# The Graph class, contains a dictionary that maps vertex names to vertex objects. # Graph() creates a new, empty graph. Graph() # To represent the knight’s tour problem as a graph we will use the # following two ideas: Each square on the chessboard can be represented # as a node in the graph. Each legal move by the knight can be represented # as an edge in the graph. knightGraph() # The genLegalMoves function takes the position of the knight on the # board and generates each of the eight possible moves. The legalCoord # helper function makes sure that a particular move that is generated is # still on the board. genLegalMoves() # DFS implementation # we will look at two algorithms that implement a depth first search. # The first algorithm we will look at directly solves the knight’s tour # problem by explicitly forbidding a node to be visited more than once. # The second implementation is more general, but allows nodes to be visited # more than once as the tree is constructed. The second version is used in # subsequent sections to develop additional graph algorithms. # The depth first exploration of the graph is exactly what we need in # order to find a path that has exactly 63 edges. We will see that when # the depth first search algorithm finds a dead end (a place in the graph # where there are no more moves possible) it backs up the tree to the next # deepest vertex that allows it to make a legal move. # The knightTour function takes four parameters: n, the current depth in # the search tree; path, a list of vertices visited up to this point; u, # the vertex in the graph we wish to explore; and limit the number of nodes # in the path. The knightTour function is recursive. When the knightTour # function is called, it first checks the base case condition. If we have # a path that contains 64 vertices, we return from knightTour with a status # of True, indicating that we have found a successful tour. If the path is not # long enough we continue to explore one level deeper by choosing a new vertex # to explore and calling knightTour recursively for that vertex. # DFS also uses colors to keep track of which vertices in the graph have been visited. # Unvisited vertices are colored white, and visited vertices are colored gray. # If all neighbors of a particular vertex have been explored and we have not yet reached # our goal length of 64 vertices, we have reached a dead end. When we reach a dead end we # must backtrack. Backtracking happens when we return from knightTour with a status of False. # In the breadth first search we used a queue to keep track of which vertex to visit next. # Since depth first search is recursive, we are implicitly using a stack to help us with # our backtracking. When we return from a call to knightTour with a status of False, in line 11, # we remain inside the while loop and look at the next vertex in nbrList. knightTour()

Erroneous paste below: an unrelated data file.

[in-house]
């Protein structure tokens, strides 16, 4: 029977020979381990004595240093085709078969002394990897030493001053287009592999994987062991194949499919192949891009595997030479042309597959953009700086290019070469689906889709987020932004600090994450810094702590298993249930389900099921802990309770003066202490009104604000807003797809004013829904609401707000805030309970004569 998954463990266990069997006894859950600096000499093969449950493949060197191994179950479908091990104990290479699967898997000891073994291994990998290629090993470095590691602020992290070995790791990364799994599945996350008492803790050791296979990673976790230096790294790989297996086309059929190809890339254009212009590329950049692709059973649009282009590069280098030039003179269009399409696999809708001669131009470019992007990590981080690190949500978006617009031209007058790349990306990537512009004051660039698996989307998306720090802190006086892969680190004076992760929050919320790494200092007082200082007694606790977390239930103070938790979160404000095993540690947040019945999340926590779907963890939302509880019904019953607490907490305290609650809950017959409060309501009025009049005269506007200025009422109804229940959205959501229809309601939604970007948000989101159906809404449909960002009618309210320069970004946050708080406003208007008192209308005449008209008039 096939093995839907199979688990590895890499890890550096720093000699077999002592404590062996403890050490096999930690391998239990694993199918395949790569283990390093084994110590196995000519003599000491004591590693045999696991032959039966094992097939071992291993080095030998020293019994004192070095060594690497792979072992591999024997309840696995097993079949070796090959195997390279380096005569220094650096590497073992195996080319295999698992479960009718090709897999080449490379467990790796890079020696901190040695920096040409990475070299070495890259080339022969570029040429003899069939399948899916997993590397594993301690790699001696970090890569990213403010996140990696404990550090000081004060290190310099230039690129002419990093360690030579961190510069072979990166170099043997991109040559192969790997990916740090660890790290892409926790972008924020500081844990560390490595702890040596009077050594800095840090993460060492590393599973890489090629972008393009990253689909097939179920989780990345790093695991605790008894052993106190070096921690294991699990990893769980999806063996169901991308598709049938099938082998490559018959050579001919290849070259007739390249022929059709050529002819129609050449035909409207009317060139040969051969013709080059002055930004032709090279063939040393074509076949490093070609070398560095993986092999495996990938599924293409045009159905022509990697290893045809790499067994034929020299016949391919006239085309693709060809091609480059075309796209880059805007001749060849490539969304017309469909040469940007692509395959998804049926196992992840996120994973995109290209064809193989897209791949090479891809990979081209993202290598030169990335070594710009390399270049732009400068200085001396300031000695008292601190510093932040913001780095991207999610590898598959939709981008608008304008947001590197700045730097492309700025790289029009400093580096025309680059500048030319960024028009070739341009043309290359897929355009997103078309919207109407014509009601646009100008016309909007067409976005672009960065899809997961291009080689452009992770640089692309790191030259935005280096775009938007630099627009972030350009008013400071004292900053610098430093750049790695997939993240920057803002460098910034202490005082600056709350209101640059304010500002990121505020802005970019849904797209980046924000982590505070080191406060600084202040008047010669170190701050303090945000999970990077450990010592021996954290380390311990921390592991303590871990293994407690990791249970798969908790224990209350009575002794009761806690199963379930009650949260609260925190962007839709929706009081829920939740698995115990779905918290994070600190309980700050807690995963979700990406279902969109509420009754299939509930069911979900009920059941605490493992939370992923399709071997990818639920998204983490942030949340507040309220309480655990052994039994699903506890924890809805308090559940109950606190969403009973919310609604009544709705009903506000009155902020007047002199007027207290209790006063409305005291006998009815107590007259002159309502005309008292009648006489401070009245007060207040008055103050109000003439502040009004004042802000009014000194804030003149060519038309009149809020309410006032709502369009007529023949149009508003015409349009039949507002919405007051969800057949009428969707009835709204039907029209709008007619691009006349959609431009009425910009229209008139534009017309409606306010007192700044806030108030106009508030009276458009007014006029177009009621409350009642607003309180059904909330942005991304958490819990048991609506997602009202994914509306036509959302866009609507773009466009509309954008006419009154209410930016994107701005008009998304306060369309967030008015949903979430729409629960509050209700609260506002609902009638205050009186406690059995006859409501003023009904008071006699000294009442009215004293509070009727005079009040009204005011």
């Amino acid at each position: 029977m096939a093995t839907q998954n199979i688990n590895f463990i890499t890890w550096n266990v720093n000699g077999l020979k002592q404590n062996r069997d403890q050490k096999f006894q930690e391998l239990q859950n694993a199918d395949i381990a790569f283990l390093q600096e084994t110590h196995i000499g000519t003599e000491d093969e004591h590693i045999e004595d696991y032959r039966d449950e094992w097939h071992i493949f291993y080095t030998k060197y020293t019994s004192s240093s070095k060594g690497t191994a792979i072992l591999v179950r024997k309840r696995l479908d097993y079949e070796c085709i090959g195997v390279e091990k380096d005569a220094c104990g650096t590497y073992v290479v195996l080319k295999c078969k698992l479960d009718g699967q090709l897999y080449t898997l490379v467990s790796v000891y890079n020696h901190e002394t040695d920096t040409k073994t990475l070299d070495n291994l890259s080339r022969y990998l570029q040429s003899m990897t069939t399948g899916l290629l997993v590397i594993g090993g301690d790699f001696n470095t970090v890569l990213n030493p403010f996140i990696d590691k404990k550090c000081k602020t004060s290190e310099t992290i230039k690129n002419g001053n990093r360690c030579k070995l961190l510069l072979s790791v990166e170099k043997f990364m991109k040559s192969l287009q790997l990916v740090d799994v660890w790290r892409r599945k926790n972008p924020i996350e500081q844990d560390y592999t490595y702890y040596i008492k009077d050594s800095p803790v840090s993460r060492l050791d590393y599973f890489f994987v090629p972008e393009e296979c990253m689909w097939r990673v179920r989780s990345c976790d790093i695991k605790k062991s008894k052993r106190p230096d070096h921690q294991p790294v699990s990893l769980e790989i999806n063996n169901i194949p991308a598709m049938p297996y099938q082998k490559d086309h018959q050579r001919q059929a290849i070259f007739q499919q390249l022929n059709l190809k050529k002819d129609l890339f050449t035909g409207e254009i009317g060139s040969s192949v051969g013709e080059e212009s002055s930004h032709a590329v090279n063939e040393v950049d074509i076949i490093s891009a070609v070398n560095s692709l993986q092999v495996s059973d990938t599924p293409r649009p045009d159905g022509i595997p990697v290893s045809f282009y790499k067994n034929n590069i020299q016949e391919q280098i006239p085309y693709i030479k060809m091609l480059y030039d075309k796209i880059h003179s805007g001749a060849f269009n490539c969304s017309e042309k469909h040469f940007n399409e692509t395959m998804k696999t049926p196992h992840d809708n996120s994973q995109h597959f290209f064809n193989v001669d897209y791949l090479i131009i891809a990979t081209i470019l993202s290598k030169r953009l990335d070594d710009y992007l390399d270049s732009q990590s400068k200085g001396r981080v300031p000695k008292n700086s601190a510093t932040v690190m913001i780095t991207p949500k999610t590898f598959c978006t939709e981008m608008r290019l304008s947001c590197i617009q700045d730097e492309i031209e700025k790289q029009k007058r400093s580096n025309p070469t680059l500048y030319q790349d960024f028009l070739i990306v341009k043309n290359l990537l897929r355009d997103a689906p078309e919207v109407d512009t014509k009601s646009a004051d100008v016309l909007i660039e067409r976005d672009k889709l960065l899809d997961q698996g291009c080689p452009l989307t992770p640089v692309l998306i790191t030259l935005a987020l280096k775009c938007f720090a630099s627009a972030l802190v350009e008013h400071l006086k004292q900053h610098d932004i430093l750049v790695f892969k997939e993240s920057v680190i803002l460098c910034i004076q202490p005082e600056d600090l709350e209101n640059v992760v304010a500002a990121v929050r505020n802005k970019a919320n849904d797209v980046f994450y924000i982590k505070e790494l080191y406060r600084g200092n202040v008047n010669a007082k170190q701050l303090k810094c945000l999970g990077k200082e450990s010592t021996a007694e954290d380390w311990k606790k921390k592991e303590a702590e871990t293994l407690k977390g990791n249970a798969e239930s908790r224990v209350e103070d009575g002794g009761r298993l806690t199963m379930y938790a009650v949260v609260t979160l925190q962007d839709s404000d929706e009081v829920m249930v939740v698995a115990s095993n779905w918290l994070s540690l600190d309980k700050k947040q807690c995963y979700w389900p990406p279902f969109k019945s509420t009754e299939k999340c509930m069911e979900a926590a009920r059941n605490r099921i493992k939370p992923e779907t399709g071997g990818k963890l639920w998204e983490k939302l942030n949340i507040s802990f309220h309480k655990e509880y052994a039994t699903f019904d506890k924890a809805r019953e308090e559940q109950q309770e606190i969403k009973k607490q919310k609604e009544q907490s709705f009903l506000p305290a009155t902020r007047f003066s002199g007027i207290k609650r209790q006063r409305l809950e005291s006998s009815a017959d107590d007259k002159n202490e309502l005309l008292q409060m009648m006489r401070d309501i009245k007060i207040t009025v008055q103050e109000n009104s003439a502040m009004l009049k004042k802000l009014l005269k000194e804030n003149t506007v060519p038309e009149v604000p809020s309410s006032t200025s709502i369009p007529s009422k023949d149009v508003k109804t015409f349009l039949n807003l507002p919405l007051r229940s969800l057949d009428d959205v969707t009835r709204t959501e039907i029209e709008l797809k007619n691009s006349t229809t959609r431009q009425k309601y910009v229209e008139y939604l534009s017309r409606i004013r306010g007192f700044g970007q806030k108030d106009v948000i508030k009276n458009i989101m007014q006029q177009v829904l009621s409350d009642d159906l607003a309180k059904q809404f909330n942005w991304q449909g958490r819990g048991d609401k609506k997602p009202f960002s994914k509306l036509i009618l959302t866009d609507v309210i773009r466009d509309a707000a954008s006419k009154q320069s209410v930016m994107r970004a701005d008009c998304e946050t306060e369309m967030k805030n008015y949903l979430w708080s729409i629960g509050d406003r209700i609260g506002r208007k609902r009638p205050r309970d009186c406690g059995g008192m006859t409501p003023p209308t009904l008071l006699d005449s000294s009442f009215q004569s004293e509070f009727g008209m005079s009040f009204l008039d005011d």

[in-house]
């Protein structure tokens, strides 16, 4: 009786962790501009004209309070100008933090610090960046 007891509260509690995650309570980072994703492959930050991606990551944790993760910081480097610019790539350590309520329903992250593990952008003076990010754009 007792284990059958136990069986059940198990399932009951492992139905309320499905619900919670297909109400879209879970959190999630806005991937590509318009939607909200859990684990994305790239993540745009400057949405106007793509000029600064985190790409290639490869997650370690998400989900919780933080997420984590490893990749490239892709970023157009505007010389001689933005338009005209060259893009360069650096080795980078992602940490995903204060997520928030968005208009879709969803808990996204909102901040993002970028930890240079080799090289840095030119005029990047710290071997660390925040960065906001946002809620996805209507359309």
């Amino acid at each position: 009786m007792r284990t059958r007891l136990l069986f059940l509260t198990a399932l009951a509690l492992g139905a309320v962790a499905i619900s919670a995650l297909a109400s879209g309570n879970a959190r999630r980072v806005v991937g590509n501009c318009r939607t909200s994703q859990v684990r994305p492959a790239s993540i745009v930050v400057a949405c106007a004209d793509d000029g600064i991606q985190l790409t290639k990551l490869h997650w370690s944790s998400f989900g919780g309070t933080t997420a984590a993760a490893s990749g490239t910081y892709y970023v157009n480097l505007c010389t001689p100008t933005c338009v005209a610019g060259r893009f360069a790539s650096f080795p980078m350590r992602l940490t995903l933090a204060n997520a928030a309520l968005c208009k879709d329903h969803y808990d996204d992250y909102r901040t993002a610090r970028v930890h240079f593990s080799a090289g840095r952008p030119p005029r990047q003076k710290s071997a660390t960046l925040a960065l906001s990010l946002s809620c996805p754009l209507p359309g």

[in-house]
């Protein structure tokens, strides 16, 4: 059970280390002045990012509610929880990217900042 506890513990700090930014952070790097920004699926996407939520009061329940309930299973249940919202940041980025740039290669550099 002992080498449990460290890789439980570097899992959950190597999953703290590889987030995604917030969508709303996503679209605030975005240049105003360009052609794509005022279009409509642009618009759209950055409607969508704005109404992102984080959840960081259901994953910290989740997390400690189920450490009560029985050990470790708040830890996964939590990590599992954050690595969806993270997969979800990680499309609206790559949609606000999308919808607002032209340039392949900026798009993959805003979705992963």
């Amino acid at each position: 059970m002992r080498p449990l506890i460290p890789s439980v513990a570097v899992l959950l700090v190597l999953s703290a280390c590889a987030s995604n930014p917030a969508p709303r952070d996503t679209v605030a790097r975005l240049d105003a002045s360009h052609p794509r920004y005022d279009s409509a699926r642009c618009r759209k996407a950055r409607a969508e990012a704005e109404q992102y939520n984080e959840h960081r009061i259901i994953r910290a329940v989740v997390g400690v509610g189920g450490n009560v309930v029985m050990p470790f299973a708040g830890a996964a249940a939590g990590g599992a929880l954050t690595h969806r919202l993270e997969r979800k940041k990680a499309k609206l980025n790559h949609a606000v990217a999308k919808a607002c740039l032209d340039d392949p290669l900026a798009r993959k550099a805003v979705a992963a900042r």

Please check GitHub for the full working code.
I will keep adding more problems/solutions.
Ref: The inspiration of implementing DS in Python is from this course